Much of our previous and not-entirely-happy experience with Contour and Mystique was in dipped-in-gold, fully loaded models. The good news for Ford is that Contour makes a better $18,000 four-cylinder car than a $26,000 luxury sedan (see Mystique Misses Goalpost, Wheels, Feb. 25, 1995).

The powertrain is the car's best feature. The Zetec isn't the most flexible four in the world, although a torque peak of 130 pound-feet at 4000 r.p.m. isn't bad. The engine has an eagerness about it that will help endear it to an enthusiast driver. Those who prefer to just plod along will appreciate its refinement and low noise level, compared to typical domestic fours.

The five-speed manual transmission has a slightly rubbery feel it's not as crisp as a Nissan, but it's still in the top 10 per cent of front-drive gear-changes. New owners may take a while to get used to lifting the collar around the shift knob to allow engagement of reverse – old-time Volvo and current Saab owners will recognize this drill.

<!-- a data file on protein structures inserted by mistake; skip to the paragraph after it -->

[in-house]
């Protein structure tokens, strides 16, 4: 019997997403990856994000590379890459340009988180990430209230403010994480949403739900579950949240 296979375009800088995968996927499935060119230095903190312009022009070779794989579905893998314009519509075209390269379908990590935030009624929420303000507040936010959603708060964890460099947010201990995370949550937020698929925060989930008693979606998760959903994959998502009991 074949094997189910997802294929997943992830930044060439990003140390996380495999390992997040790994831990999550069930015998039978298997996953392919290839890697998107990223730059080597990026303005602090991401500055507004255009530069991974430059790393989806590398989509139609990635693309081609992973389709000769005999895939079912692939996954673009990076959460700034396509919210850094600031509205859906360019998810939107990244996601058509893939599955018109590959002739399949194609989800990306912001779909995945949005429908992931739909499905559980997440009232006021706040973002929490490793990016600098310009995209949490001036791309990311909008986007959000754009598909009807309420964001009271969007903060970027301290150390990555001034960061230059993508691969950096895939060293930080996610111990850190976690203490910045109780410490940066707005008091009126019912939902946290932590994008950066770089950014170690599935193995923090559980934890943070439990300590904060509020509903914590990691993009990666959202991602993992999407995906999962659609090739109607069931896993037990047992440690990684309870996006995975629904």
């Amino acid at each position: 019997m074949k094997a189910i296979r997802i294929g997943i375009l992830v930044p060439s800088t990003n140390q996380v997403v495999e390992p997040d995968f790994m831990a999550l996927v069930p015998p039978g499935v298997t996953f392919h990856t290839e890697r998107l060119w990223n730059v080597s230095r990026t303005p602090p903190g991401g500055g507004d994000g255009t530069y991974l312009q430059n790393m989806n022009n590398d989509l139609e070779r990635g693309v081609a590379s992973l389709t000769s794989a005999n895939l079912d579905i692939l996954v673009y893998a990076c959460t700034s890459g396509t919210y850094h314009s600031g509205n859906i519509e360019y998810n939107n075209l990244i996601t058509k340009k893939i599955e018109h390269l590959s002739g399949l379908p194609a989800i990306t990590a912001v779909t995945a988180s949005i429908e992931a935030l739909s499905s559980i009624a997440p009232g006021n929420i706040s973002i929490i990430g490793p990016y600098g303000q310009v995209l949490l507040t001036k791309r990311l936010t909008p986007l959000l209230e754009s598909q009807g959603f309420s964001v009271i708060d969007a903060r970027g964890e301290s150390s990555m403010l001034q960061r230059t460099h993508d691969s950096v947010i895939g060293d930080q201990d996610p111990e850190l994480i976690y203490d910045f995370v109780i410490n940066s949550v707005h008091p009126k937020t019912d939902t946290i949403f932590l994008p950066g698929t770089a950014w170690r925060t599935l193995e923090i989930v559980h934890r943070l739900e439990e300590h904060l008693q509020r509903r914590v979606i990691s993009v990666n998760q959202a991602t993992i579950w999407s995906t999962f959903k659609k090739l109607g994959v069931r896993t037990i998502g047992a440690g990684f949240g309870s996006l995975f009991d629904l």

The car's European heritage – it's based on Ford's "world car" CDW27 platform, which originally spawned Mondeo, a critical and popular success over there – results in a stiff body structure, which contributes to low road noise and a substantial feel.

Our test car did suffer a couple of rattles, and an odd drone that set up around 90 km/h and continued, at the same pitch, to about 110 km/h. It sounded like blowing across the mouth of an empty bottle, so I'm assuming it was wind-related.

European heritage also usually means excellent handling, and Contour's major pieces – the usual MacStruts up front, a quadlink arrangement at the rear – have the potential to deliver.